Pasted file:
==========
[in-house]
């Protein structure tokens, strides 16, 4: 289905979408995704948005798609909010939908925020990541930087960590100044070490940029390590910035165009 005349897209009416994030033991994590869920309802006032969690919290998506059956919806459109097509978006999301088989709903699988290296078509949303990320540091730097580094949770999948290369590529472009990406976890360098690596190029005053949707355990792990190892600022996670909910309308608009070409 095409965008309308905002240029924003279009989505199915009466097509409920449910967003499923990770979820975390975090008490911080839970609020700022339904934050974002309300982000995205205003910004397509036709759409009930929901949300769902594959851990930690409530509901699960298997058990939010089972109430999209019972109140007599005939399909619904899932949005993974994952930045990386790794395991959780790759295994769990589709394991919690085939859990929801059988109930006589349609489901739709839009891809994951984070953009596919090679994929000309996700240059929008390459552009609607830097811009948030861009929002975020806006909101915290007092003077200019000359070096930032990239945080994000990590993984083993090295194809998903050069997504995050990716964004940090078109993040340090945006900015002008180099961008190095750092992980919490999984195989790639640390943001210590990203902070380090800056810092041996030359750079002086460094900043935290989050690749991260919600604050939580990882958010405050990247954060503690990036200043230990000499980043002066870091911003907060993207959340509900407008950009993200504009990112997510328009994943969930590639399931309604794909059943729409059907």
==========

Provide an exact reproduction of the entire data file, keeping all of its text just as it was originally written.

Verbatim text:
[in-house]
């Protein structure tokens, strides 16, 4: 289905979408995704948005798609909010939908925020990541930087960590100044070490940029390590910035165009 005349897209009416994030033991994590869920309802006032969690919290998506059956919806459109097509978006999301088989709903699988290296078509949303990320540091730097580094949770999948290369590529472009990406976890360098690596190029005053949707355990792990190892600022996670909910309308608009070409 095409965008309308905002240029924003279009989505199915009466097509409920449910967003499923990770979820975390975090008490911080839970609020700022339904934050974002309300982000995205205003910004397509036709759409009930929901949300769902594959851990930690409530509901699960298997058990939010089972109430999209019972109140007599005939399909619904899932949005993974994952930045990386790794395991959780790759295994769990589709394991919690085939859990929801059988109930006589349609489901739709839009891809994951984070953009596919090679994929000309996700240059929008390459552009609607830097811009948030861009929002975020806006909101915290007092003077200019000359070096930032990239945080994000990590993984083993090295194809998903050069997504995050990716964004940090078109993040340090945006900015002008180099961008190095750092992980919490999984195989790639640390943001210590990203902070380090800056810092041996030359750079002086460094900043935290989050690749991260919600604050939580990882958010405050990247954060503690990036200043230990000499980043002066870091911003907060993207959340509900407008950009993200504009990112997510328009994943969930590639399931309604794909059943729409059907």